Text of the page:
The first electron affinity is the energy released when one mole of gaseous atoms acquires an electron to form one mole of gaseous ions, according the the equation below:

\[X_{(g)} + e^- \rightarrow X^-_{(g)}\]

Hydration enthalpy (hydration energy)

This is the energy released when 1 mole of gaseous ions dissolves in water to produce hydrated ions, illustrated by the equation below:

\[X^-_{(g)} \rightarrow X^-_{(aq)}\]

The amount of heat evolved decreases dramatically from the top to the bottom of the group, with the largest drop from fluorine to chlorine. Fluorine produces a large quantity of heat in the formation of the hydrated ion, chlorine less so, and so on down the group.

  Atomization energy
(kJ mol-1)
Electron affinity
(kJ mol-1)
Hydration enthalpy
(kJ mol-1)
(kJ mol-1)
F +79 -328 -506 -755
Cl +121 -349 -364 -592
Br +112 -324 -335 -547
I +107 -295 -293 -481

Table 1: Energetics underlying the Reduction Potential of Halogens. The final column of the table shows the overall heat evolved in the process. It is calculated by adding the figures in the previous 3 columns.


Note:  It is important to remember that only half of a redox reaction is considered in each case. There are other energy terms involving the reductant; these changes are endothermic overall. For example, if chlorine oxidizes iodide to iodine, that half of the total reaction requires +481 kJ mol-1, producing an overall reaction enthalpy change of (-592 + 481) = -111 kJ per mole of I- oxidized.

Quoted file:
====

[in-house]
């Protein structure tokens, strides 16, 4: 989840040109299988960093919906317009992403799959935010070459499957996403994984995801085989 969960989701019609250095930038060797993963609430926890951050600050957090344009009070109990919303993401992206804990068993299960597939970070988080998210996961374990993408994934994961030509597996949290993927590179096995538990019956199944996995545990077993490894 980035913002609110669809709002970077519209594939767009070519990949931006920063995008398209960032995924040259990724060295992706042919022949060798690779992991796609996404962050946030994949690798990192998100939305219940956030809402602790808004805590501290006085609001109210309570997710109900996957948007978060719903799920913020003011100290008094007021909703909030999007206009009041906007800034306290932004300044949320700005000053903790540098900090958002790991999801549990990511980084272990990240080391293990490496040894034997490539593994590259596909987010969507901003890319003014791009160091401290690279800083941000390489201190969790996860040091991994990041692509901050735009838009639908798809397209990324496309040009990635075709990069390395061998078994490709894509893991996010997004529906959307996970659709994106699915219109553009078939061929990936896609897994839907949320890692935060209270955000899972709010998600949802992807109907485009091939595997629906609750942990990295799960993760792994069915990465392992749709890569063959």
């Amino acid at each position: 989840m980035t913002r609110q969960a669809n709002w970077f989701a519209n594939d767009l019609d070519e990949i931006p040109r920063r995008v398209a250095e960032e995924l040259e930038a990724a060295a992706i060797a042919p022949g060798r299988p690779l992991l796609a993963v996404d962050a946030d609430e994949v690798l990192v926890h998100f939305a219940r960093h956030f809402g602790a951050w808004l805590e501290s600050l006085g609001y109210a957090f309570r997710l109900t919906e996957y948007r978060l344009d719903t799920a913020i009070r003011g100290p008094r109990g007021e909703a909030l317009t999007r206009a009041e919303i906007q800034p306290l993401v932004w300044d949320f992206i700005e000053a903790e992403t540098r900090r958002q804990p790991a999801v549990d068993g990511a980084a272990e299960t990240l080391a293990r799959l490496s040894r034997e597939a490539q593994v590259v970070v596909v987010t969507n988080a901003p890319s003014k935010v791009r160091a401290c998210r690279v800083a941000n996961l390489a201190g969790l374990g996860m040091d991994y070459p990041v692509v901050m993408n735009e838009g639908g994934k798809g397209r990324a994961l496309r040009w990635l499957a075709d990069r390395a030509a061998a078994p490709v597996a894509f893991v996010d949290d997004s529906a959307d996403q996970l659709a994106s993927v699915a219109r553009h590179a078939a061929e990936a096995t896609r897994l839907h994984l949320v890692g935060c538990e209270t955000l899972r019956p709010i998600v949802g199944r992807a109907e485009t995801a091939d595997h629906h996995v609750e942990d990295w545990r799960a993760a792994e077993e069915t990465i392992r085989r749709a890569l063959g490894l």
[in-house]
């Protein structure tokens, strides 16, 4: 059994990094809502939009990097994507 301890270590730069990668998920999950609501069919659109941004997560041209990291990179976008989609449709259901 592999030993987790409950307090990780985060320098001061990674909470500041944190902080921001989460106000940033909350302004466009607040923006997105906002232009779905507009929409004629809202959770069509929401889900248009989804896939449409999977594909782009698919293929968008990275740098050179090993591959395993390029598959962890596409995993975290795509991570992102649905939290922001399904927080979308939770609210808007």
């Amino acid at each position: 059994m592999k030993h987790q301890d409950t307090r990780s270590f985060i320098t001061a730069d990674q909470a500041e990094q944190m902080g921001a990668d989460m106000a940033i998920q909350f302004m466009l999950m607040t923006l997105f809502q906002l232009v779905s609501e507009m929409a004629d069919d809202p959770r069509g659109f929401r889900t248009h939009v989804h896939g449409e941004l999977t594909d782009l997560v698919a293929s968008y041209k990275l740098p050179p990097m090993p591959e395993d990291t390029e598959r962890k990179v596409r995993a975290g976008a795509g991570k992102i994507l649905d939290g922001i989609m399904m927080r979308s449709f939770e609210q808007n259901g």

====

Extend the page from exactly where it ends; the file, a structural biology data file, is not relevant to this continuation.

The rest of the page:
The oxidative strength of fluorine

There are two main factors responsible for the highly negative enthalpy change for the reduction of fluorine to fluoride. The  first is that atomization energy of fluorine is abnormally low, reflecting the low bond enthalpy of fluorine. The reason for fluorine's low bond enthalpy is described elsewhere. The main reason, however, is the high hydration enthalpy of the fluoride ion. The ion is very small and experiences a strong attraction to water molecules. The stronger the attraction, the more heat is evolved when the hydrated ions are formed.

Decreasing oxidizing ability from chlorine to bromine to iodine

The decreases in atomization energy between these three elements are small, and would tend to make the overall enthalpy change more negative down the group; this does not support the explanation. It is more instructive to consider the changes in electron affinity and hydration enthalpy down the group. The values below are calculated from the table above:

  Change in electron affinity
(kJ mol-1)
Change in hydration enthalpy
(kJ mol-1)
Cl to Br +25 +29
Br to I +29 +42

Both of these effects contribute, but the change in the hydration enthalpy has a larger impact. Down the group, the ions experience a smaller attraction to water molecules as they increase in size. Although the ease with which an atom attracts an electron matters, it is not as important as the hydration enthalpy of the negative ion formed.

The faulty explanation misses the mark even if when restricted to chlorine, bromine and iodine.


  • Jim Clark (ChemGuide)